The Redboxification of Home Performance

Thanks to Redbox for including me in a great Earth Week panel on Innovation, Entrepreneurism and Green Business.  Nearly 150 employees showed up to learn about new ideas, and striking a balance between running a business and looking out for the Earth.

One of the reasons I love to get out and work with groups is that I usually end up learning as much as I teach!  Yesterday was no exception.  In fact, as a result I think I invented the term “Redboxification” (I claimed it in the middle of lunch and no one stopped me so I’m going to run with it!).  And no industry needs Redboxification more than Home Performance!

What is Redboxification?

Redbox has reshaped the DVD rental market since it was founded in 2002, surpassing rival Blockbuster in volume in a mere five years.  In fact just while I was onsite, Redbox rented about 20,000 videos.  (A ticker counts throughout the day and projects the running total on the floor of the reception lobby!)  They are famous for their red rental kiosks at the entrance of grocery stores, pharmacies and other retail locations.

Redboxification is a measure of making something so seamless with the consumer experience, and making it easy and engaging.

What does this mean for home performance?

The last question for the panel was the best one:  “If I have 15 minutes to spend, what can I do to make a difference in energy efficiency?”

This is what Redbox gets that Home Performance does not.  We’ve reached the early adopters of home performance.  To reach the masses we have to understand consumers like Redbox does.  Don’t add one extra errand for me.  Don’t make it too complicated.  Get me started quickly.  And give me immediate, fun gratification that tells me I’ve accomplished something – and motivates me to come back for more.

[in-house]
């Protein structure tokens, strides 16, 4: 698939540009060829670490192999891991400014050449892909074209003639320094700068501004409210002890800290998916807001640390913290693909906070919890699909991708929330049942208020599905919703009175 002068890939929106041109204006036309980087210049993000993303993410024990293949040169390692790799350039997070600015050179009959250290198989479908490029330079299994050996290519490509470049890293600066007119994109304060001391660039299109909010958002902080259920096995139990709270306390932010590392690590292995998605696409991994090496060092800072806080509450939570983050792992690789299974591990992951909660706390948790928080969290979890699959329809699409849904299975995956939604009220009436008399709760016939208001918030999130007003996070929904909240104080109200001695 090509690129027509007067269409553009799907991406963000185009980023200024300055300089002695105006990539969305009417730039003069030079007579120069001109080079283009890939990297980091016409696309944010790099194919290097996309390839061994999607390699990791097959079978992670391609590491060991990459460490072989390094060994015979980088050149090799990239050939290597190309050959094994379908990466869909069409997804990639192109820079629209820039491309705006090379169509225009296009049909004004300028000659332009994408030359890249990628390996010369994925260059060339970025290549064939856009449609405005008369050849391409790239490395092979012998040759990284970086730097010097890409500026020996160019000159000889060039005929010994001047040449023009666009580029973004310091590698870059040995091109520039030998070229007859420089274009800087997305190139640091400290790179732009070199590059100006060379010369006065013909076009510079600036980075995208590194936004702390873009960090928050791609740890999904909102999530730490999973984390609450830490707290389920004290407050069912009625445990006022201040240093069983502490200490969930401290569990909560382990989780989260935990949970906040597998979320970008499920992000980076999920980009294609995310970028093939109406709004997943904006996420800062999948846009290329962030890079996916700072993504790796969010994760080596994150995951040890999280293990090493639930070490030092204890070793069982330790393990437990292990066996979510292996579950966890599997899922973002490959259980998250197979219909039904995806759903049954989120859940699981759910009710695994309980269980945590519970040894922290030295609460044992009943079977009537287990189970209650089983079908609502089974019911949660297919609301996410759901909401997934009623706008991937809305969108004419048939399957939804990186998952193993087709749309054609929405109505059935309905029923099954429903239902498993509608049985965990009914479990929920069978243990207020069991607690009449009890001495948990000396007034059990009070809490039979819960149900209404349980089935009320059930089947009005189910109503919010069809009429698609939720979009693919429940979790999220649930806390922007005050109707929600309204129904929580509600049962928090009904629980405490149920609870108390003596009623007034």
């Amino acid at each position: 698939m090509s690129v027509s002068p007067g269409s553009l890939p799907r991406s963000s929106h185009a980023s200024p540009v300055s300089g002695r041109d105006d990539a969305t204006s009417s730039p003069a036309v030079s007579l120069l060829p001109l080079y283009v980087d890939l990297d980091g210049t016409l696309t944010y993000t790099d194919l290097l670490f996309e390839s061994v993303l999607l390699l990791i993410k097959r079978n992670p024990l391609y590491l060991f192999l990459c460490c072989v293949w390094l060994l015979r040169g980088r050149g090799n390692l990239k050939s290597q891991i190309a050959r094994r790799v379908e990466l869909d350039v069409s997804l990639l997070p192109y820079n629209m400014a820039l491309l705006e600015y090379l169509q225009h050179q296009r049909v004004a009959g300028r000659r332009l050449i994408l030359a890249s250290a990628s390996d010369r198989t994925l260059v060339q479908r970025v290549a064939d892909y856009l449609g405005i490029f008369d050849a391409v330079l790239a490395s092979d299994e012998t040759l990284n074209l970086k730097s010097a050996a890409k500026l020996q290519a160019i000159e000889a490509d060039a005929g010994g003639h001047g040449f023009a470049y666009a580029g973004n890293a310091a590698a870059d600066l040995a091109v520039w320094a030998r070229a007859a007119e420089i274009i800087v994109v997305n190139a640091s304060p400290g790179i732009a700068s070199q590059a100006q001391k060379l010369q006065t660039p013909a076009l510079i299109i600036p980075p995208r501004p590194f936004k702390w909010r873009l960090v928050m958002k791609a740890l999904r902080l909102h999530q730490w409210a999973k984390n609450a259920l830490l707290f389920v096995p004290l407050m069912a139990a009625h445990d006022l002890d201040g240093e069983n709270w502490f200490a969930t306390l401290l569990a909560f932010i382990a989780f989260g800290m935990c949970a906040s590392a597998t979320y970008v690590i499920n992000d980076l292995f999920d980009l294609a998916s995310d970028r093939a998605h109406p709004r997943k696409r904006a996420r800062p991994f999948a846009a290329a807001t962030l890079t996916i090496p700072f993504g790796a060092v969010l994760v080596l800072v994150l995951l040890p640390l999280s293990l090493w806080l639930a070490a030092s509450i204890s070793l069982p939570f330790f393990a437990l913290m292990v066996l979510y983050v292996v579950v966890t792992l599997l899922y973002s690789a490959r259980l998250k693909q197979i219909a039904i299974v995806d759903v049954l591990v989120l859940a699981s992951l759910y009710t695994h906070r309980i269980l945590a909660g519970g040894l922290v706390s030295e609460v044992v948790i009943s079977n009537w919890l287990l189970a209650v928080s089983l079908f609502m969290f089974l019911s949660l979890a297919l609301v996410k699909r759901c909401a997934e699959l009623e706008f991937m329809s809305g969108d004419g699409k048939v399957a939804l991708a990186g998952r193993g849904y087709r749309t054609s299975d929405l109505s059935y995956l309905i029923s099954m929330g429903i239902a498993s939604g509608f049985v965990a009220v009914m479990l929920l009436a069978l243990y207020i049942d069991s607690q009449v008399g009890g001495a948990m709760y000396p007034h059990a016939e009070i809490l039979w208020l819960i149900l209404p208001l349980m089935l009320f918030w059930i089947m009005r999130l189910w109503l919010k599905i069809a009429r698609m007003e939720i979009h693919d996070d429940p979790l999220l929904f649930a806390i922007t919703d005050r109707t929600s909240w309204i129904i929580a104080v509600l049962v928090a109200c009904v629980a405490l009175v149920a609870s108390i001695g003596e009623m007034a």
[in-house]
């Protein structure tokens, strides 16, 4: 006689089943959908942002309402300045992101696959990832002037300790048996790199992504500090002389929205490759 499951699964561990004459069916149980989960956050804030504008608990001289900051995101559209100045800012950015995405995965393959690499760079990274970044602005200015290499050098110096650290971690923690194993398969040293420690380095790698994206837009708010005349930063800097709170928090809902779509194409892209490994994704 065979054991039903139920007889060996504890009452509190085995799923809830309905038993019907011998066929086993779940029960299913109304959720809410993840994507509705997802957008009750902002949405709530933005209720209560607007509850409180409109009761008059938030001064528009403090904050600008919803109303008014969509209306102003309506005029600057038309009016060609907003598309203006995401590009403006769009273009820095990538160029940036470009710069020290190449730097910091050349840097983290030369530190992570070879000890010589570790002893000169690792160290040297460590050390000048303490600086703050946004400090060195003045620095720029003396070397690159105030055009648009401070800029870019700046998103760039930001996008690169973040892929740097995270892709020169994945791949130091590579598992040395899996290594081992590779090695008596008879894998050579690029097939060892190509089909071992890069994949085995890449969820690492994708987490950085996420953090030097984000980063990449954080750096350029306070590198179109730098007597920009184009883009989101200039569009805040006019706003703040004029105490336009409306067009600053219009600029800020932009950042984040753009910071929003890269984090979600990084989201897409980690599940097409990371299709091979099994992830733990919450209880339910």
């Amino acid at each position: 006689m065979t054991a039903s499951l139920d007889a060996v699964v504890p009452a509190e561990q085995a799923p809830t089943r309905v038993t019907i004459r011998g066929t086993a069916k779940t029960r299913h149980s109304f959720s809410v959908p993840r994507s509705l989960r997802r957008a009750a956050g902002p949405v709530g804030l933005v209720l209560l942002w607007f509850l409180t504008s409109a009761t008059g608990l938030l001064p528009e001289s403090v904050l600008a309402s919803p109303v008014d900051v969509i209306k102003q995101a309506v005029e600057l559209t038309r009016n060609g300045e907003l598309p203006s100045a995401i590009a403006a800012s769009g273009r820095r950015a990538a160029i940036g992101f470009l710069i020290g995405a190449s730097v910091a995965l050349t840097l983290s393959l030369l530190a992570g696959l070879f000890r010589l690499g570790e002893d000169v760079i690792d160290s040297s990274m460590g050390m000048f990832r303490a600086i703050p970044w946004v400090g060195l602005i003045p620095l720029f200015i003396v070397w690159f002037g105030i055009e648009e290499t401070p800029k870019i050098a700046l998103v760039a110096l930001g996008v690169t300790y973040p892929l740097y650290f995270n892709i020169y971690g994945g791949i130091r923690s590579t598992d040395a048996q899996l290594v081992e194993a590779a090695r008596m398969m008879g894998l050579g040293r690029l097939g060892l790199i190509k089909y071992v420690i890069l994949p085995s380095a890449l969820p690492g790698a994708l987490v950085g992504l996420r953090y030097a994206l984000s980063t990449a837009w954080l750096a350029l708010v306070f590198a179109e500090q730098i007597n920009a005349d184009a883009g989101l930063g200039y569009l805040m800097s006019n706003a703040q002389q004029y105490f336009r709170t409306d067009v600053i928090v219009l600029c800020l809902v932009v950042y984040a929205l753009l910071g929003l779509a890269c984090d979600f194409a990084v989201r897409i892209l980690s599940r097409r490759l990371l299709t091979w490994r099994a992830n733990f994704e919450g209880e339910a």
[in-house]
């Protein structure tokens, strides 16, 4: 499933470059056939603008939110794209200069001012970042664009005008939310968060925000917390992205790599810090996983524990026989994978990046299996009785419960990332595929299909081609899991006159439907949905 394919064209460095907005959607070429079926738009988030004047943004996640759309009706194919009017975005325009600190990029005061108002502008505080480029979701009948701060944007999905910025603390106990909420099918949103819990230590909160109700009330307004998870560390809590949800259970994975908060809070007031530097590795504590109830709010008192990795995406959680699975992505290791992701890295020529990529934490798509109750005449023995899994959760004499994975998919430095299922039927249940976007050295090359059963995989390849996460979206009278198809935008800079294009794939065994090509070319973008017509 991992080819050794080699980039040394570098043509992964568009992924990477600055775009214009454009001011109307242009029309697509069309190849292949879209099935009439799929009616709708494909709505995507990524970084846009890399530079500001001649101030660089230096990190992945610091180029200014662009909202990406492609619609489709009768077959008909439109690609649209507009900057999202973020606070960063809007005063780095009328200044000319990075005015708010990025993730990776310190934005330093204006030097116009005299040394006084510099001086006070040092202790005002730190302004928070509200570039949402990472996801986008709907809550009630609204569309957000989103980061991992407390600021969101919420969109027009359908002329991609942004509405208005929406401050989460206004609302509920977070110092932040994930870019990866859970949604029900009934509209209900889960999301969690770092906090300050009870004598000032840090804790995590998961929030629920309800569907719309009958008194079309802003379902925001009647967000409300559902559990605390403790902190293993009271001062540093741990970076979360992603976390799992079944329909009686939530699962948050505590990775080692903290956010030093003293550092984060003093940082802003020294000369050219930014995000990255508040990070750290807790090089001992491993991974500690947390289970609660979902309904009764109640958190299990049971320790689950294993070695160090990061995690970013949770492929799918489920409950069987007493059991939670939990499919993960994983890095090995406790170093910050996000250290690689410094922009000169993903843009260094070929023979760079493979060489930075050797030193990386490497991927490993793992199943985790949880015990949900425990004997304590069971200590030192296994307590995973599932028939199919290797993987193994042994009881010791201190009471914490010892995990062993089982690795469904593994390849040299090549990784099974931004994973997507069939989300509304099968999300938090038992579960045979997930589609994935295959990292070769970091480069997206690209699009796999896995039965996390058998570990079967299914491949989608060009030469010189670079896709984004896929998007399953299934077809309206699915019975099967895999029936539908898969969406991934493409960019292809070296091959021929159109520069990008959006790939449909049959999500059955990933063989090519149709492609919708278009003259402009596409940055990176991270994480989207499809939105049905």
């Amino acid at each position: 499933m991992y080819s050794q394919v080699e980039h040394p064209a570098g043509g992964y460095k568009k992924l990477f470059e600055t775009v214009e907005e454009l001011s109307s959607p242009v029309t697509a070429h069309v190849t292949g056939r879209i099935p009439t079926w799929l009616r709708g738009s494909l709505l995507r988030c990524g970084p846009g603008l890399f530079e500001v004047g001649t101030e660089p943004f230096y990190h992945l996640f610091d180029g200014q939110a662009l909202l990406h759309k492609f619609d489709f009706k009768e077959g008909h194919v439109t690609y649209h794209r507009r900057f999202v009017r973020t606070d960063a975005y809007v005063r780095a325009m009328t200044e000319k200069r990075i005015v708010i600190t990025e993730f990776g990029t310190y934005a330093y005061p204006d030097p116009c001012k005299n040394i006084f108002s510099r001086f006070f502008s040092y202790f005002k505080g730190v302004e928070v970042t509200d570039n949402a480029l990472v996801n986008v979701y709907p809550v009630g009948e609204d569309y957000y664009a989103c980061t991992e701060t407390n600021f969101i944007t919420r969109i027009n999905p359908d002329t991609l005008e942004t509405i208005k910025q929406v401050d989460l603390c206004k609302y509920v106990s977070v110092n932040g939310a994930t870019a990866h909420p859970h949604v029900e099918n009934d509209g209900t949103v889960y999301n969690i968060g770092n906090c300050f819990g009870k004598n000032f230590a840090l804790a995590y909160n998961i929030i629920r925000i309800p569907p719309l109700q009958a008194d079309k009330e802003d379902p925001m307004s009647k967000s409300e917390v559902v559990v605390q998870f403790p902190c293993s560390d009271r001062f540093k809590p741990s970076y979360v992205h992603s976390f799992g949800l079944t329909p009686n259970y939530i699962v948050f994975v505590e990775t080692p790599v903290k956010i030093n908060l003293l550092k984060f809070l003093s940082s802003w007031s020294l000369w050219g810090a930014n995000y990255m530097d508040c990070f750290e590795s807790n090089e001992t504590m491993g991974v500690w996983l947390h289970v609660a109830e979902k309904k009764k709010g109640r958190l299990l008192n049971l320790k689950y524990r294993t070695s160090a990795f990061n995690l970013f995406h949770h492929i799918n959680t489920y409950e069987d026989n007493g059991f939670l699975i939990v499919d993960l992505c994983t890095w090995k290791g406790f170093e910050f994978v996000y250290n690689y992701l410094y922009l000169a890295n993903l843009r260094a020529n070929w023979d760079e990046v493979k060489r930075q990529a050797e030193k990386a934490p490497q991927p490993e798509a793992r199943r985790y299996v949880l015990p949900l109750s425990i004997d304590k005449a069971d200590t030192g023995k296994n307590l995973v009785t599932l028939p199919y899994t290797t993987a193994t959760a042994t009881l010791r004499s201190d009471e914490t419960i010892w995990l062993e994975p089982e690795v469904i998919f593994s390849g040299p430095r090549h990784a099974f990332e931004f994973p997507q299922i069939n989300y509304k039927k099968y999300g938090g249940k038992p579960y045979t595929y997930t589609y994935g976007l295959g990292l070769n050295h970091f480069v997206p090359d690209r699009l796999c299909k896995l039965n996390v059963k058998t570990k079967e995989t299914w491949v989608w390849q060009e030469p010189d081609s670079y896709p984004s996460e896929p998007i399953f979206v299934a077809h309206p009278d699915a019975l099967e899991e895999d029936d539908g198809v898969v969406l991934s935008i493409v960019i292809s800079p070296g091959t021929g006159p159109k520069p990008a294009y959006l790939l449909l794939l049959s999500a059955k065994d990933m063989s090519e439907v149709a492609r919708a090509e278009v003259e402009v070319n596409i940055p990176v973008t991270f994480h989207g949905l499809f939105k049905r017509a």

Sure, whole home performance and building science are a lot bigger than a red kiosk.  The meat and potatoes of home performance could never be Redboxed.  But couldn’t the first steps into home performance be a lot more engaging?  Couldn’t we make this a part of how home owners maintain and love their homes instead of an add-on process?  Couldn’t we find a way to get immediate satisfaction out of a 15 minute start?

There is no better measure of Redboxification than a measure of leads to conversions.  (Think of that running ticker on their lobby floor.)  And if your ratio is looking bad, maybe it’s that you’re asking too much of the consumer – Are they hearing all or nothing…and doing nothing?

As a Realtor, my success measure for the Home Performance industry is how many homes can say they’ve passed a threshold of improved home performance (let’s say 20%) and have earned some sort of documentation that proves it.  That documentation gives me something to promote one that home comes up for resale.  But I don’t think it’s an all or nothing proposition.  It’s about the getting there. And like Redbox the secret might be in getting consumers to come back for a little more each time.

Home Performance is all about loving our homes.  Redbox turns the video rental proposition on its head – Why force the consumer to add an extra errand when you can make it simple and engaging to accomplish two errands at once?  Redboxification of home performance is about finding those spots where home owners are already loving their homes, and helping them accomplish the goal of energy efficiency at the same time.  The typical energy audit report is organized around low-, med- or high-investment projects or by system type.  Why couldn’t it be organized around levels of loving your home instead?  For example – maybe solutions more like:

  • Weekend Warriors:  The 10 most common home comfort perpetrators and how to blast them from your home.
  • Martial Spats:  Three projects that balance comfort and kill thermostat wars.
  • Redecorating:  Projects that are simple to add when a little dust is already flying.
  • Replacement:  NAR’s Cost vs. Value report finds that replacement projects (like windows and siding) add more value every year than remodeling projects (like updating a kitchen or turning an attic into a bedroom).  What are the no-brainer add-ons to achieve the real efficiency out of replaced systems?